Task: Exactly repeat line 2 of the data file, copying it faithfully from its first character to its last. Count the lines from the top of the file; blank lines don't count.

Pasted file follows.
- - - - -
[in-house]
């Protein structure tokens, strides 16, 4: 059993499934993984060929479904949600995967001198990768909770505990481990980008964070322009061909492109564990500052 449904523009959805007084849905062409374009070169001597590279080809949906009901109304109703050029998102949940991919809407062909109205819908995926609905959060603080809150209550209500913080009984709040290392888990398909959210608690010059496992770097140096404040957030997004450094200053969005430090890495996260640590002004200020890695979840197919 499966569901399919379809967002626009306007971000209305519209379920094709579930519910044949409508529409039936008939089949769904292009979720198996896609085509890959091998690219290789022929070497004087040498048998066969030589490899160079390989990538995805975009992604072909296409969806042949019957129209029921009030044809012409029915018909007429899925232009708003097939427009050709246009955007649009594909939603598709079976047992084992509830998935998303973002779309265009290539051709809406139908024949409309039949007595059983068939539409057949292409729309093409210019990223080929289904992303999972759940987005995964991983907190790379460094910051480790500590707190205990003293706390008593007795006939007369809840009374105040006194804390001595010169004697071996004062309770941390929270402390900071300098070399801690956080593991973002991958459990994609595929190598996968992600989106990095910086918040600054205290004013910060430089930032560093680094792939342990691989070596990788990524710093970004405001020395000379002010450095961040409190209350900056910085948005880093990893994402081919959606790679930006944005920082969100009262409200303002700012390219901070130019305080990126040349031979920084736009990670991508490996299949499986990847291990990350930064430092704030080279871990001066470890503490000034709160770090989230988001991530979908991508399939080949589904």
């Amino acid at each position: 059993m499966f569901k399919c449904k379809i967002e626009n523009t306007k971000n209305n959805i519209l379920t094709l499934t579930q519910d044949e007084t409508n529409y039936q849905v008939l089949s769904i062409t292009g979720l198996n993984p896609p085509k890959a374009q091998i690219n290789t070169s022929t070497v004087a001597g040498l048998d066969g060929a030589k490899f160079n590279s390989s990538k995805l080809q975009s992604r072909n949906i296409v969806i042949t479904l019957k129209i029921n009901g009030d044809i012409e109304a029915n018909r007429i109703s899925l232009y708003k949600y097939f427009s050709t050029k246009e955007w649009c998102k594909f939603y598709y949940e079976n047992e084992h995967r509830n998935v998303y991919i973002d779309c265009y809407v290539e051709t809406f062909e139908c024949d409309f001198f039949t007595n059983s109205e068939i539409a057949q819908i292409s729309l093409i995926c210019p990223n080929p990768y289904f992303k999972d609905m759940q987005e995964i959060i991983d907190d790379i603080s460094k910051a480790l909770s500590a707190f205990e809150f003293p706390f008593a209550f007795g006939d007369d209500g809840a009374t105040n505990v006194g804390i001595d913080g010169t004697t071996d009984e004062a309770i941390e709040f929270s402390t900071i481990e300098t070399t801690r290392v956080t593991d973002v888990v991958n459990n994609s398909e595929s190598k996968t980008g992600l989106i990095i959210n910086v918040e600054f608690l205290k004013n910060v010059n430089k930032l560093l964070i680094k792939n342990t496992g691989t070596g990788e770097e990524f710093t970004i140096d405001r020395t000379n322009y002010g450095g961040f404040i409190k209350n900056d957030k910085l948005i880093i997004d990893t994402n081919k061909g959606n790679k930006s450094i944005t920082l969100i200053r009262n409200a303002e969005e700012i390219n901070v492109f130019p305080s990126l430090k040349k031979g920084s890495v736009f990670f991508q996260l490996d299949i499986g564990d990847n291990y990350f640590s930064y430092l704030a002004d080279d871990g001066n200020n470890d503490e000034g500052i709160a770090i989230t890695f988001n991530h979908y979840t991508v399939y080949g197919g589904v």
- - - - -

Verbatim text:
């Protein structure tokens, strides 16, 4: 059993499934993984060929479904949600995967001198990768909770505990481990980008964070322009061909492109564990500052 449904523009959805007084849905062409374009070169001597590279080809949906009901109304109703050029998102949940991919809407062909109205819908995926609905959060603080809150209550209500913080009984709040290392888990398909959210608690010059496992770097140096404040957030997004450094200053969005430090890495996260640590002004200020890695979840197919 499966569901399919379809967002626009306007971000209305519209379920094709579930519910044949409508529409039936008939089949769904292009979720198996896609085509890959091998690219290789022929070497004087040498048998066969030589490899160079390989990538995805975009992604072909296409969806042949019957129209029921009030044809012409029915018909007429899925232009708003097939427009050709246009955007649009594909939603598709079976047992084992509830998935998303973002779309265009290539051709809406139908024949409309039949007595059983068939539409057949292409729309093409210019990223080929289904992303999972759940987005995964991983907190790379460094910051480790500590707190205990003293706390008593007795006939007369809840009374105040006194804390001595010169004697071996004062309770941390929270402390900071300098070399801690956080593991973002991958459990994609595929190598996968992600989106990095910086918040600054205290004013910060430089930032560093680094792939342990691989070596990788990524710093970004405001020395000379002010450095961040409190209350900056910085948005880093990893994402081919959606790679930006944005920082969100009262409200303002700012390219901070130019305080990126040349031979920084736009990670991508490996299949499986990847291990990350930064430092704030080279871990001066470890503490000034709160770090989230988001991530979908991508399939080949589904």